Most brides and grooms want to have some time set aside to do the formal wedding portraits. And most wedding photographers will agree. It's important to document the family members and bridal party who were at the wedding. These are often the pictures that are shared the most amongst family and friends. It's not very often that the whole family is gathered together and looking their best, so these are often treasured images that get passed down through the generations.
But they don't always have to be boring! Sure, get the standard "safe" shot of everyone standing in a line if you must, but allow your photographer a few extra minutes to get a little creative and have some fun. We asked the ISPWP members to share a few examples of how they went beyond the standard "firing squad" line up of formal portraits.
PHOTOGRAPHER: Vlad Lodoaba, ByVlad, http://byvlad.com, Bucharest, Romania wedding photographer
Do you know that group shot where the photographer encourages the couple to kiss while the guests cheer them on? It’s a straightforward shot and it’s fun for the couple, but it works best when energy levels are high and the guests play along. Of course, when everyone is already having a blast in the Mediterranean, under the mild September sun in Puglia, what you get is an epic group shot. Some shouting required! :)
PHOTOGRAPHER: Jesse La Plante, J. La Plante Photo, http://jlaplante.com, Denver, Colorado wedding photographer
The groom and groomsmen were all firemen and had an antique fire truck for the "getaway" vehicle. When a sudden downpour forced the bride and bridesmaids off the truck and into a minivan, the guys just cracked some beers and held on like troopers. We had done a handful of more formal wedding party photos earlier in the day, but this one ended up being my favorite image, by far. At one point, we drove past two cop cars and I thought for sure they'd take issue with us booze cruising down Main Street, but they just whooped their sirens and waved. Evidently, police and firemen stay pretty tight. Wedding party photos in general can feel a bit staged, so whenever possible, I try to do something a little less formal and a little more unique. This one is a perfect example.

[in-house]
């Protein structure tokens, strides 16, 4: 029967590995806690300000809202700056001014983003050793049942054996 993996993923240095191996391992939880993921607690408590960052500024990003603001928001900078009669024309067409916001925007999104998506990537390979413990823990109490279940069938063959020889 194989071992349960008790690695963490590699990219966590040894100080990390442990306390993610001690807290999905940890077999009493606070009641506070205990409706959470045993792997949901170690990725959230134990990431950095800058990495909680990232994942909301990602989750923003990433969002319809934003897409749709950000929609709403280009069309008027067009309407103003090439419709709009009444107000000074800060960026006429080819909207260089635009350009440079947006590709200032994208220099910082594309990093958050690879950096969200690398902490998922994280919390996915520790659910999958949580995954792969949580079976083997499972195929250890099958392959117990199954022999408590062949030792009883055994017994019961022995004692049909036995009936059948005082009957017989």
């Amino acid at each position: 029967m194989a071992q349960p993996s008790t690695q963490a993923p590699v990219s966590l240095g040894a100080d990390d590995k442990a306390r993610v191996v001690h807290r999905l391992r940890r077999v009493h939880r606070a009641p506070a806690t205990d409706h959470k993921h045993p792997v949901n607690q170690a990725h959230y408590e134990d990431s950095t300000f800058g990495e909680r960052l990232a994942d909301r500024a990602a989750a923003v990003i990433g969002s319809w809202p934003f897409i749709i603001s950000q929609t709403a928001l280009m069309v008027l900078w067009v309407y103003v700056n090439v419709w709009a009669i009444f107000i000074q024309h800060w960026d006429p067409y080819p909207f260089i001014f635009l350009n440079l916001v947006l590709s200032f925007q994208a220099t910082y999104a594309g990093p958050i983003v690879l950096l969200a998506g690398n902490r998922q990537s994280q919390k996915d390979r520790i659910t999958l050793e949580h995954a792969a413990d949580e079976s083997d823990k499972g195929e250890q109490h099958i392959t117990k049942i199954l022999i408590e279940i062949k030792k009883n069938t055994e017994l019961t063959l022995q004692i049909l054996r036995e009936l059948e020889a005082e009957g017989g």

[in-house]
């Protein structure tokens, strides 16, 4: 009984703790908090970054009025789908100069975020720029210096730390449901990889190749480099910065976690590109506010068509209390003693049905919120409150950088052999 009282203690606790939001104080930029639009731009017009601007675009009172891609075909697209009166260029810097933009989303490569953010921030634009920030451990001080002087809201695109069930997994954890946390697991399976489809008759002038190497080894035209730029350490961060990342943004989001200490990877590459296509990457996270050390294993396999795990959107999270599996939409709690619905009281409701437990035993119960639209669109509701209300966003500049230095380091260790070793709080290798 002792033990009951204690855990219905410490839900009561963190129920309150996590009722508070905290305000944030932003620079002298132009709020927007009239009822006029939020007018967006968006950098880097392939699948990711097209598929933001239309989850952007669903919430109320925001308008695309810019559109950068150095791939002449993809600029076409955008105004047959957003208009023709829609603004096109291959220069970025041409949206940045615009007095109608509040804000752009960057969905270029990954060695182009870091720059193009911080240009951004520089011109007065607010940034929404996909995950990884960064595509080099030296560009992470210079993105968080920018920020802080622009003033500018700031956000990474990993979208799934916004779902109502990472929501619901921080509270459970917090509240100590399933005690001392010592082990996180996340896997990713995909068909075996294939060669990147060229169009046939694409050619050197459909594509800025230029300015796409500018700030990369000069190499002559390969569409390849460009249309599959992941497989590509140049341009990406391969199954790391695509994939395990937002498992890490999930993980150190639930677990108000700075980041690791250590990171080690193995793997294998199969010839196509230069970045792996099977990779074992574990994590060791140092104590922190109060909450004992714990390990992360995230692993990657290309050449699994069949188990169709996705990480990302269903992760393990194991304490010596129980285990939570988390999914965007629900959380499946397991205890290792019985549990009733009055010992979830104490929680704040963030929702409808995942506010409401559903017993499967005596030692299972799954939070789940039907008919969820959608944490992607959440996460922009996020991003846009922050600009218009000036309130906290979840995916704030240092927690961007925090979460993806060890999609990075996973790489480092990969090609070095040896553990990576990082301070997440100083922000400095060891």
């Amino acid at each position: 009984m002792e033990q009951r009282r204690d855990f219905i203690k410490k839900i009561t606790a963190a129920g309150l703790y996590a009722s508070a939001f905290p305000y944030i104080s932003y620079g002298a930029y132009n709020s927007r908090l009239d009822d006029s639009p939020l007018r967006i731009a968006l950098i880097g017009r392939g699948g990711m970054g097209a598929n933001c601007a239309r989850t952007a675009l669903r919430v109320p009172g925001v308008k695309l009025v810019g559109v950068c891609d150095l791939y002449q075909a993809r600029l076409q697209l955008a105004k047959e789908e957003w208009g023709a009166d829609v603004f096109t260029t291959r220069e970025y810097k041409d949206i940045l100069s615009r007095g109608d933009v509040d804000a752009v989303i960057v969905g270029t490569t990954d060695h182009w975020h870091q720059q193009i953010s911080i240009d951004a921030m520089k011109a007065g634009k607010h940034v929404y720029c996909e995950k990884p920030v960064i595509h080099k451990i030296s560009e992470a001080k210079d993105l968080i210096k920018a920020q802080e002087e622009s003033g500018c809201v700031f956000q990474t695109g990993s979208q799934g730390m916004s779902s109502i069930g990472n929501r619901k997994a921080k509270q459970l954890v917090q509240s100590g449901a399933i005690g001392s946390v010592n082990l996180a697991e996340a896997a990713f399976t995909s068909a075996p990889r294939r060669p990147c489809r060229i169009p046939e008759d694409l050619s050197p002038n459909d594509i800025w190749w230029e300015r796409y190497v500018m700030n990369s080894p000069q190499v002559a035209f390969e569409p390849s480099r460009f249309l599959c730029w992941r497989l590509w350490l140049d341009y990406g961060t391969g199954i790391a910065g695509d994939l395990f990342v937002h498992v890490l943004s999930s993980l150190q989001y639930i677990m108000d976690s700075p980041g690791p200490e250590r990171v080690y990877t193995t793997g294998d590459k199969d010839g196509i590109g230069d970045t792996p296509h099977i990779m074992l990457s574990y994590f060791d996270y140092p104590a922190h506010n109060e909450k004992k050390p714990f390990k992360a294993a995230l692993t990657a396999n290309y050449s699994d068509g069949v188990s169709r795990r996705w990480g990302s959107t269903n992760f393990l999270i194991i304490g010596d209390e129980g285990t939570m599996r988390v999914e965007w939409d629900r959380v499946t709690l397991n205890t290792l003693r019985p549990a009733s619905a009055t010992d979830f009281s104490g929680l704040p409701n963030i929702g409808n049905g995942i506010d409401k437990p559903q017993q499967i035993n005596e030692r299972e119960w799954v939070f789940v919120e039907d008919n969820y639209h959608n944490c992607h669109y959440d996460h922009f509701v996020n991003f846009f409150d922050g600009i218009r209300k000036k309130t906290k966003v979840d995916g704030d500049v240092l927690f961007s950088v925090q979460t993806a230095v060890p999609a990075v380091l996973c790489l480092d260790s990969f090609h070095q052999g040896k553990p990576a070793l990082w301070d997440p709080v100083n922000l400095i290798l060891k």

PHOTOGRAPHER: Florent Cattelain, Florent Cattelain, http://www.florentcattelain.com, Toulouse France wedding photographer
After I had taken the regular groomsmen photo, I wanted to do something fun. I simply asked the best men to improvise when the groom shows his ring and got these great expressions.
PHOTOGRAPHER: Matija Kljunak, Matija Kljunak Weddings, http://www.matijakljunakweddings.com, Hvar, Croatia wedding photographer
While we as photographers always strive to be creative even with the formal shots, it's a sentiment often not completely shared by our clients (or their families). So my approach is simple: first do the formals "by the book" efficiently, and then get a bit more creative when the clients are at ease knowing they've got the standard shots in the bag. Optimally, it should be sometime later during the day. This shot is one such example. Formals were taken hours ago and I loved this location at first sight. I often try to incorporate groups into the environment and this was the perfect place. I told them to spread around the area and took a few shots. When some of them thought they were done, I partially lowered my camera and let this moment develop before shooting. I just love the emotion between the bride and the groom that magically happened!